Mr M Maila (ANC) agreed with dedicating more time to Committees work however; the programme had to be reworked to include the Traditional Courts Bill and the Paralegal Bill because his concern was that looking at the end of the draft 3rd term programme he had seen a postscript there showing further work in the 4rth term, without having included what the Chairperson had raised earlier as issues that the Committee had repeatedly raised with the DoJ&CD and support staff.
Ms Mothapo concurred with Mr Maila saying the Committee had been deliberating on the two Bills but until the last page of the draft 3rd programme the Committee’s input had not been captured therein. It was high time that the Committee revisited its resolution from its Strategic Plan. There were also three pieces of legislation that the Committee had to process in the 3rd term as well as addressing the imbalances of access to justice especially, those in the rural areas because by not addressing those two Bills the Committee would be perpetuating the status quo. The DoJ&CD had to consider seriously the inputs from the Committee since 2014.
The Committee Secretary said the pressure was that there were three Bills before the Committee that it had been requested to finalise as soon as possible as they had been delayed. There was also the matter of Human Rights commissioners which would be vacating office that needed to be prioritised.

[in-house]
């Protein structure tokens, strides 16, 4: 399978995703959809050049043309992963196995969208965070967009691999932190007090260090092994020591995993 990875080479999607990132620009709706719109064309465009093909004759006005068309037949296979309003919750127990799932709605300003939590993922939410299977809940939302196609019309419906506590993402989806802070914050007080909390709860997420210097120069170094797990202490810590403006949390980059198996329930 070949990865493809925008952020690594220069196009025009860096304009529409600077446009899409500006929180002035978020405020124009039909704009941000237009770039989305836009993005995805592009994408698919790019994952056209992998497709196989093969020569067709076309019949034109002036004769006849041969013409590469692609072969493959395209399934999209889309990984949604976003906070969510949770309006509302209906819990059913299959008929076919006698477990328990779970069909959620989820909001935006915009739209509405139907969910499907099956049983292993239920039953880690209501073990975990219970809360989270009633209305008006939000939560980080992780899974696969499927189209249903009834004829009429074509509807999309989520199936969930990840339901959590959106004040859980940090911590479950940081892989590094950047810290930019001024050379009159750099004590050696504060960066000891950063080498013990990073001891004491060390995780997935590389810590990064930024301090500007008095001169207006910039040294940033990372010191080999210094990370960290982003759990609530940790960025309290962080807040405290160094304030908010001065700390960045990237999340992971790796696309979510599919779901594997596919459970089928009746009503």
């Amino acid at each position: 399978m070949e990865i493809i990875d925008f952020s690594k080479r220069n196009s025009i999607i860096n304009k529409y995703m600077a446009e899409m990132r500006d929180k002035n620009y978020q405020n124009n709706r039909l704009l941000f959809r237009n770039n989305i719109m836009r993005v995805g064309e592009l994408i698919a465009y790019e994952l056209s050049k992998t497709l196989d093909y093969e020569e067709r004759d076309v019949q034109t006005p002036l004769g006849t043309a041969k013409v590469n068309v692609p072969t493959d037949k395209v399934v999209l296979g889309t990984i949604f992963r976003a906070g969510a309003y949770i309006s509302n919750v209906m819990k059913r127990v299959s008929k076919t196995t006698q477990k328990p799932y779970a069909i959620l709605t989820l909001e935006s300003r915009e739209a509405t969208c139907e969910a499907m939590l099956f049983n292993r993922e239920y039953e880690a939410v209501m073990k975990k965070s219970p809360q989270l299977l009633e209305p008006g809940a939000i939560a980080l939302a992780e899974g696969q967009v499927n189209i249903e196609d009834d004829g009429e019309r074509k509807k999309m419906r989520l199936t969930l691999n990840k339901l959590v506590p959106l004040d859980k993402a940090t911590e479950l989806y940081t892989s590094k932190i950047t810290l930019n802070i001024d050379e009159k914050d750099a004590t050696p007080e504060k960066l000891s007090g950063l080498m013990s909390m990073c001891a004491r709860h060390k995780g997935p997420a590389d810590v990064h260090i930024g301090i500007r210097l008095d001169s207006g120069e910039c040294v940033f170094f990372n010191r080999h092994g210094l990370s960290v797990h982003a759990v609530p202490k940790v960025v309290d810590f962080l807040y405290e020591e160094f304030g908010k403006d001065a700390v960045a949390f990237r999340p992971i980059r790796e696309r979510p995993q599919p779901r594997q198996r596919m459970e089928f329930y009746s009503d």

On the matter of the Traditional Courts bill the challenge was that the Department had not tabled the Bill in Parliament so even if the support staff scheduled a meeting with DoJ&CD it would be on a progress report on the Bill however; there had been many of those already. Alternatively, the Committee could table its own Traditional Courts Bill. Compounding the problem was that if the support staff kept applying for meetings on Bills that were not before Parliament, the chances were that the House Chairperson would not even approve those as there were Bills already before the Committee that needed processing over and above non-tabled Bills.
The draft programme was designed such that the Committee could be able to finalise two Bills, one of which was the Draft Protected Disclosures Amendment Bill. Certainly the Fridays would allow for the finalisation of that work including the Paralegals Bills as well as the other matters the Committee had raised.